# Методические указания по английскому языку для студентов 3-5 курсов исторического факультета. Часть 1. Коныгина Г.И. - 23 стр.

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• ## Иностранный язык

23
Tony:
We left the island first of all because we’d left the children with Kathys parents
so that we could see whether we could survive on the island. We went back to Britain - I
only had six months’ leave of absence, without pay, from my employers. Then when we
went back to Britain, I had this accident and I lost my job and I wanted to go back to the
island with my children, with the family as a whole.
Interviewer:
So you went back to the island ... and at this stage ... you give details in
the book about the sunburn, the fishing and all the rest of it that you had to do, and
there’s a wonderful description of a storm.
Tony:
Yes, after the first week or so on the island for the second time, we had a
hurricane. The calm lagoon turned into huge waves, our tent nearly blew away and there
was fear but we didn’t want to show it to our children because they looked up to us. I
thought I needed to tie my four-year-old daughter to a palm tree for safety but it didn’t
happen because she was a bit scared. There was a lot of noise on the island, there were a
lot of frigate-birds and mynah birds and a few hours prior to the storm everything went
quiet as if the animals sensed what was coming, but we didn’t realize that at the time.
The storm lasted one night and half a day and the island was in a bit of a mess after that.
Interviewer:
You’re back in Britain now to promote the book, but are you going back
to the island?
Tony:
I came back to Britain with my family but I’m homesick for the island.
Interviewer:
Tony:
She’s had a taste of the South Seas and she wants to go back there.
Interviewer:
If you went back, would you find it easy to survive?
Tony:
Well, what I found on our island, which was strange - all the years I was
working, for ten years I was working twelve-hour shifts and I wasn’t progressing, there
wasn’t any money, still a search for money to find to pay our bills. But on our island we
had the coconuts for food, fish, crabs, rice, there were wild chickens, and we found we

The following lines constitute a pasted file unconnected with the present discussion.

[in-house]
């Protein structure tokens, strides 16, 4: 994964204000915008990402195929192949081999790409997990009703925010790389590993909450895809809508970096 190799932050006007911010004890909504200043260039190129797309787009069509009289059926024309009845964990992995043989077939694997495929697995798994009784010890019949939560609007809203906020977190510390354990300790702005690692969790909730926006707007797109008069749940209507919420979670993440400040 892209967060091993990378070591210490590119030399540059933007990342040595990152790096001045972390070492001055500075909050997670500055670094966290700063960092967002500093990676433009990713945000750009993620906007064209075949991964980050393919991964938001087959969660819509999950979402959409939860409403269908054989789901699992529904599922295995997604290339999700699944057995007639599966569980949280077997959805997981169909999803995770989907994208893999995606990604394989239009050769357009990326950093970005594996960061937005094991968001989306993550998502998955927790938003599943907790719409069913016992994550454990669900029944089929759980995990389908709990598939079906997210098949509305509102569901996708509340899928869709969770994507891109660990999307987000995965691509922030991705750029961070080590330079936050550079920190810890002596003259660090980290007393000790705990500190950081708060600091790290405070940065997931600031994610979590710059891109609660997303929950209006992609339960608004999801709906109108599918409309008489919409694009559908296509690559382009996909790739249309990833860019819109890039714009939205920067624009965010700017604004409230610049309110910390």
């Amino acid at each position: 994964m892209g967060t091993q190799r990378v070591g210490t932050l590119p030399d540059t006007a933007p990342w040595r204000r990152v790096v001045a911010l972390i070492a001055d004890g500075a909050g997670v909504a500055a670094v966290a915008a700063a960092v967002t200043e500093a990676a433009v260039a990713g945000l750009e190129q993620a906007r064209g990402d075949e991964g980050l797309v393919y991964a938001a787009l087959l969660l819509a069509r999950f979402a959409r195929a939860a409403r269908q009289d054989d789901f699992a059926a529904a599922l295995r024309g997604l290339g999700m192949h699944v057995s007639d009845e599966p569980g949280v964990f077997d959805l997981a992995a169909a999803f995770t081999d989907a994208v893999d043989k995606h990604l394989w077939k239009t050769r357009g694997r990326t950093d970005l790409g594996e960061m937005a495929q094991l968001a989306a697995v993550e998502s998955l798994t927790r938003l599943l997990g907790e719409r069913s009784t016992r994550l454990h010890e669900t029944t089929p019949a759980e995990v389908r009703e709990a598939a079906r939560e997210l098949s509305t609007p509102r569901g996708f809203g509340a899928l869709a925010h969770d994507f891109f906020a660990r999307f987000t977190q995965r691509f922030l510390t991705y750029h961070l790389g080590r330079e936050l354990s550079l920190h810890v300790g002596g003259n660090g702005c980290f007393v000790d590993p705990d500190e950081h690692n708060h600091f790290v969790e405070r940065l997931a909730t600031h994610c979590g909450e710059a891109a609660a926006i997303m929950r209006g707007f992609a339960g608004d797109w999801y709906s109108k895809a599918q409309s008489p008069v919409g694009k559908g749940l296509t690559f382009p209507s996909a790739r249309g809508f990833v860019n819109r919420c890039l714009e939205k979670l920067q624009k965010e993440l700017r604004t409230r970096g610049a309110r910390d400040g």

could survive on the island with the food that was there. Still, we would take more
supplies with us next time.
Interviewer:
Would you take the kids with you next time, and would you go forever?
Tony:
This is what we’ve discussed and what we’ve decided is when we get back as a
family to the island, if for any reason the children say, ‘We’ve been here for a few
months, we want to go back home, it’s not for us’, then I would return with them until
they became independent and that’s when I would go back to the island for good.
Interviewer:
Well, it’s a wonderful story and if you read it, it tells you a lot about
yourself and your own reactions. Tony Williams, thanks for coming.
Tony:
Thank you.
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                                          23
Tony: We left the island first of all because we’d left the children with Kathy’s parents
so that we could see whether we could survive on the island. We went back to Britain - I
only had six months’ leave of absence, without pay, from my employers. Then when we
went back to Britain, I had this accident and I lost my job and I wanted to go back to the
island with my children, with the family as a whole.
Interviewer: So you went back to the island ... and at this stage ... you give details in
the book about the sunburn, the fishing and all the rest of it that you had to do, and
there’s a wonderful description of a storm.
Tony: Yes, after the first week or so on the island for the second time, we had a
hurricane. The calm lagoon turned into huge waves, our tent nearly blew away and there
was fear but we didn’t want to show it to our children because they looked up to us. I
thought I needed to tie my four-year-old daughter to a palm tree for safety but it didn’t
happen because she was a bit scared. There was a lot of noise on the island, there were a
lot of frigate-birds and mynah birds and a few hours prior to the storm everything went
quiet as if the animals sensed what was coming, but we didn’t realize that at the time.
The storm lasted one night and half a day and the island was in a bit of a mess after that.
Interviewer: You’re back in Britain now to promote the book, but are you going back
to the island?
Tony: I came back to Britain with my family but I’m homesick for the island.
Tony: She’s had a taste of the South Seas and she wants to go back there.
Interviewer: If you went back, would you find it easy to survive?
Tony: Well, what I found on our island, which was strange - all the years I was
working, for ten years I was working twelve-hour shifts and I wasn’t progressing, there
wasn’t any money, still a search for money to find to pay our bills. But on our island we
had the coconuts for food, fish, crabs, rice, there were wild chickens, and we found we
could survive on the island with the food that was there. Still, we would take more
supplies with us next time.
Interviewer: Would you take the kids with you next time, and would you go forever?
Tony: This is what we’ve discussed and what we’ve decided is when we get back as a
family to the island, if for any reason the children say, ‘We’ve been here for a few
months, we want to go back home, it’s not for us’, then I would return with them until
they became independent and that’s when I would go back to the island for good.
Interviewer: Well, it’s a wonderful story and if you read it, it tells you a lot about
yourself and your own reactions. Tony Williams, thanks for coming.
Tony: Thank you.

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